The lens that is bundled with the camera is an M Zuiko 12-50mm lens going from f/3.5 to f/6.3. With a crop factor of 2x the range is equivalent to 24-100mm on a 35mm camera. While the build quality of the lens is top notch, we like the features on the lens. There are two kinds of zooms – E-Zoom or electronic zoom and M-Zoom or mechanical zoom. The E-Zoom operates slowly keeping the object in focus as you zoom in and out, specially while shooting video, whereas the mechanical zoom can be operated comparatively faster. By pressing the Macro button and pulling the lens barrel behind, you get into the macro mode, where manual focusing is not available. Placement of the manual focusing ring at the outer edge of the lens is quite helpful ergonomically. Recently we had tested two FujiFilm superzoom cameras, which had the manual focusing ring on the inner edge of the lens barrel which would affect the stability of the camera while adjusting the manual focus.
Multiple exposure is another fun feature allowing you to superimpose one image onto another. In the example below we superimposed the Tokyo subway map onto a dragon wall-hanging using the multiple exposure setting.
Visit page two, to read about the Olympus OM-D E-M5's performance, and our verdict...
The OM-D E-M5 offers a blazing fast 9 frames per second with continuous AF activated. It will lock focus on the first frame and then apply that to the rest of the images. By default, the IS will be disabled, as with the IS enabled, the burst rate drops to 3.5 fps. It is great to get a series of shots if you camera is steady, but the moment you move your camera along with the subject, blurry photos are what you will most likely get.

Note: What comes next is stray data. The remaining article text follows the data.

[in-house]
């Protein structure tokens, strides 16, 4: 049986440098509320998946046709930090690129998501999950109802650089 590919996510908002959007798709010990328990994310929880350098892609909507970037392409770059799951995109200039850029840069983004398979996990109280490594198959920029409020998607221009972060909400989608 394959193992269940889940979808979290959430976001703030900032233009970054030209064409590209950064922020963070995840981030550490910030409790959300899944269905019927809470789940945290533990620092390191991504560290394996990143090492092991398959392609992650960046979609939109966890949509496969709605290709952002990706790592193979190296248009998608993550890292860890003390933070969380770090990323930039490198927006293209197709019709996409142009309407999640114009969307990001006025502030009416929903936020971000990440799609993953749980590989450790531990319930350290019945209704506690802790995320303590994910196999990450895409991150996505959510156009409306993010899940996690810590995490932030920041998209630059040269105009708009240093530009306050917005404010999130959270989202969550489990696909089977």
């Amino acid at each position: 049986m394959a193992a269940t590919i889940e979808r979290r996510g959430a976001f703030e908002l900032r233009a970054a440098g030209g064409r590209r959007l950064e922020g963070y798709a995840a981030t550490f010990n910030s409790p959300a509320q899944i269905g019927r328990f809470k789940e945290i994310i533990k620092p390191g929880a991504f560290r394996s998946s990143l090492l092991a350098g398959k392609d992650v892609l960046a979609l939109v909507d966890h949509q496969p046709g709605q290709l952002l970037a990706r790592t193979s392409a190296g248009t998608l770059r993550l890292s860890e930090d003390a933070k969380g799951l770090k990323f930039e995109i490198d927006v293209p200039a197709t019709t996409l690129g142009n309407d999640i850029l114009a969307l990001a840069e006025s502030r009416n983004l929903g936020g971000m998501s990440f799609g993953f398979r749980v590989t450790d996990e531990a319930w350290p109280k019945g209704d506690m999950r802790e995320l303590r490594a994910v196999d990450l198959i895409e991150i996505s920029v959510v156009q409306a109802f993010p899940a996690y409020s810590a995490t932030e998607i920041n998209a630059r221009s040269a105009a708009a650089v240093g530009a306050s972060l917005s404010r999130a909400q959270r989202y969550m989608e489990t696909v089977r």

The AF speeds are as good as that seen on the class leading Olympus EP3, although Olympus claims that the E-M5 has the fastest AF in the world with the 12-50mm lens, we couldn't really quantify that in our tests.
The quick AF bundled with the compact form factor makes the E-M5 an ideal candidate for street photography.
Shadow and Highlights control option offered by the Fn2 button just above the video recording button is a very good feature, giving you complete control over adjusting the curves, upto /-7 stops, thereby allowing you to get a better dynamic range.
In our test shot, we captured images with all combinations such as Highlight/Shadow from 0/0 to 7/7 to -7/-7. You will notice that the Highlights 7/Shadows -7 offers great contrast, but you end up loosing detail in the shadows. In Highlights 7/ Shadows 0 the details in the shadows are much better and finally in the Highlitghts 7/ Shadows 7 you get a balanced albeit a less contrasty image. You can play around with settings to get an optimum control over the shadows and highlights. That is one thing less you will need to do in post-processing.
Image quality out of the camera is quite good. Most of our test shots were in the Natural colour setting, but there are a range of preset options such as Vivid, i-Enhance, etc as seen below which tweak the colours to some extent. The ART filters, are the hallmark of in-camera image editing modes. With filters such as Grainy film, Dramatic Tone, Pinhole camera and Diorama, you can add a lot of value to your otherwise plain looking images. Here are a few examples: